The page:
I am currently studying abroad in Taiwan and since coming to east Asia, the events that recently transpired here seem far less distant and much more tangible.
I have gotten to speak with several people from Hong Kong during the short amount of time I have already spent here. Once we became comfortable speaking to one another, I was eager to ask them about the elephant in the room – which is of course the fact that their home is currently ablaze with massive protests against the government of their Cantonese City-State. I was already fairly aware of the situation as I typically follow world events like this more so than the average person. But it wasn’t until I got to east Asia that I realized the true gravity of the situation.
The goals and purpose of the Hong Kong protests can be summarized by their stated five demands. I will summarize each one starting with the withdrawal of the extradition bill. The Hong Kong government, under pressure from the Chinese Communist Party, passed a bill stating that, should a Hong Kong citizen be arrested, they may be sent to mainland China for trial where they will then be subject to the draconian and dystopian Soviet-modeled legal system where the individual has absolutely no rights guaranteed to them under law.
The second is to declassify the protests as riots. The third being to release and exonerate all arrested protestors. The fourth is to establish an independent commission to investigate widespread police brutality.
Finally, the fifth demand is for the implementation of full democracy in Hong Kong. Currently, the Chief Executive – the country’s equivalent of a president – is elected by an unelected “election committee” comprised of Beijing loyalists and big business representatives. While the legislative council is comprised of 70 members, 30 of which are unelected and required to be Beijing loyalists. So it only requires six elected officials to be loyal to Chinese dictator Xi Jinping to form a Communist majority. Currently 43 are considered pro-Beijing. That is not democracy in the slightest.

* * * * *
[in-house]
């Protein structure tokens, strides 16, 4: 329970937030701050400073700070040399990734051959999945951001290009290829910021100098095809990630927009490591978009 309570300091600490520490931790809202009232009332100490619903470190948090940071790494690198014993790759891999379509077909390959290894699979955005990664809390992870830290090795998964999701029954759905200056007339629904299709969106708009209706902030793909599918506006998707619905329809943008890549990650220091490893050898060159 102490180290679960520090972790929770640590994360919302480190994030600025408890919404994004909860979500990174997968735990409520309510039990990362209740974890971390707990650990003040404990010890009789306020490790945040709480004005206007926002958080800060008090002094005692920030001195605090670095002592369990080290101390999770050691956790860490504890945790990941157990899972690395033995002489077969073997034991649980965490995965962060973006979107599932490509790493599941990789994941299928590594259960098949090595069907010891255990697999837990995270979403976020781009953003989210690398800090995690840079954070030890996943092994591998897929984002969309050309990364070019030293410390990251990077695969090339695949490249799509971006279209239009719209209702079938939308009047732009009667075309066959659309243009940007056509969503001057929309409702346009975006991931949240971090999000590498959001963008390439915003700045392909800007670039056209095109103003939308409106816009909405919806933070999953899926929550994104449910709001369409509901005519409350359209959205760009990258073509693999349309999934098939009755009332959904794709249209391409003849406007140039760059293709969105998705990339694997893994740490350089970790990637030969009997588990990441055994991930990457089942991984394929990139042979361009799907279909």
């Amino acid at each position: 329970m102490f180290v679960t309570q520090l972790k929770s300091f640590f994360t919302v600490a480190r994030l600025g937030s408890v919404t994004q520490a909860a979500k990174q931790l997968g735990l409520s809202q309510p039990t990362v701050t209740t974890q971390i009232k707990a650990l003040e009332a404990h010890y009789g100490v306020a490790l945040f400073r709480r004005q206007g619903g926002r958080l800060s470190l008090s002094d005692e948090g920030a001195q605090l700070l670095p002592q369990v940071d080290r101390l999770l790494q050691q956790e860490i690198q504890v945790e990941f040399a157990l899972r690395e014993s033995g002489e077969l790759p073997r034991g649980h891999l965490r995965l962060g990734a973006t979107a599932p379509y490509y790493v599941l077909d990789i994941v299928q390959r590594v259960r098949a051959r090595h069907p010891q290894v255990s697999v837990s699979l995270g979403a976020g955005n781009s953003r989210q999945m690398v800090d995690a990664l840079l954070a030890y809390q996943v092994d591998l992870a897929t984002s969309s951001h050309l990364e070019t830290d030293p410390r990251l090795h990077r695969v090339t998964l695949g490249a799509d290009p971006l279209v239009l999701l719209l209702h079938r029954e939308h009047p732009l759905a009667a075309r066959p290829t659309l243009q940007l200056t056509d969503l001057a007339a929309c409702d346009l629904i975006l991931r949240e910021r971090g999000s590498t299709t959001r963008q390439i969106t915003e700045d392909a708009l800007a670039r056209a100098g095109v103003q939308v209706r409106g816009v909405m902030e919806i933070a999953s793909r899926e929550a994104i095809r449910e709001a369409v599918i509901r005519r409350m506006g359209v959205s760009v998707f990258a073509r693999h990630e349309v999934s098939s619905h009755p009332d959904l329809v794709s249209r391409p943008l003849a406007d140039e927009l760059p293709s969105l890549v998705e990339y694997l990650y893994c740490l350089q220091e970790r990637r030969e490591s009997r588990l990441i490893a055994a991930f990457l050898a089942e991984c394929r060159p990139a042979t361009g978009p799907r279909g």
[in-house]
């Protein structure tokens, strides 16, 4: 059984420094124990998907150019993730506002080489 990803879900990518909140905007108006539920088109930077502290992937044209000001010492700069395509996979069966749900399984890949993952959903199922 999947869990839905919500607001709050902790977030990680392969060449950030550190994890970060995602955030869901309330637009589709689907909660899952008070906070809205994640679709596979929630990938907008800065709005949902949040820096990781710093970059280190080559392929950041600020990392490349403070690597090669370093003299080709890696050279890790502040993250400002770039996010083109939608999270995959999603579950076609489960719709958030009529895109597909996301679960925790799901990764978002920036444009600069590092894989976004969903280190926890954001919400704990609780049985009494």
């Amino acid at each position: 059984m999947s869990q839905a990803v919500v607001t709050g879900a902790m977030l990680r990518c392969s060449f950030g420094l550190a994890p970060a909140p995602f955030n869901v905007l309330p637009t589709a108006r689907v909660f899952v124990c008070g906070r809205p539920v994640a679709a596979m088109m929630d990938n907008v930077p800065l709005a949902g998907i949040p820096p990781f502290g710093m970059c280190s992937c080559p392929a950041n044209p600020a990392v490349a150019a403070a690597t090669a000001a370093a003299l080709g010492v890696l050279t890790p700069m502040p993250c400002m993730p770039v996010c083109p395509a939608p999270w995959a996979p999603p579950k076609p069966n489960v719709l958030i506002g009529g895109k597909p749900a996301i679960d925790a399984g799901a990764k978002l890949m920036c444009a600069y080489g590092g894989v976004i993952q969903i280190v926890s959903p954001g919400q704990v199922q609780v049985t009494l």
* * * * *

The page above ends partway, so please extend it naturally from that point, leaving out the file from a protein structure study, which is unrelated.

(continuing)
Supposedly Hong Kong operates under a doctrine of “one country two systems,” being simultaneously part of the People’s Republic of China but also under its own system of British influenced parliamentary democracy. However, everyone in Hong Kong, including those I have met in Asia whose identities I will never disclose for fear of their safety, realize that it is a sham. In reality, they have a “democratic” puppet government ruling over them that takes orders not from the people of Hong Kong, but instead from mainland China.
In actuality, the people of Hong Kong are protesting against the Chinese Communist Party’s government in Beijing who are attempting to fully integrate the region into the People’s Republic of China. This would mean nothing short of every freedom Hong Kongers have will be stripped away from them. They will no longer be allowed to express themselves as they choose, assemble when and where they want to assemble, have free and non government controlled media or even use Google. Not to mention, it would result in the destruction of their free market system.
It’s absolutely justified for these people to rise up in protest of their current situation. But unfortunately, there is only so much they can do without outside help. The Chinese “People’s Liberation Army” have moved thousands of soldiers into Hong Kong who are currently on standby. Ultimately the people can protest all they want, but in the end will be powerless to stand up to the second most powerful army in the world unarmed, and they know this. That is why the protestors are waving the flag of the one nation that can save them, the United States of America.
We Americans support a massive portion of the Chinese economy through buying their goods, so we can use economic leverage against them to force them to back down and possibly even grant Hong Kong independence. If we stopped buying their goods, China would collapse into unrest and they will not let that happen, so they will capitulate. Hong Kong is trying to trying to tell us this by signalling with our flag.
I have just two questions. Will we listen, and are we willing to do what it takes?
Miles Streicek is a junior studying finance and is involved with College Republicans on campus.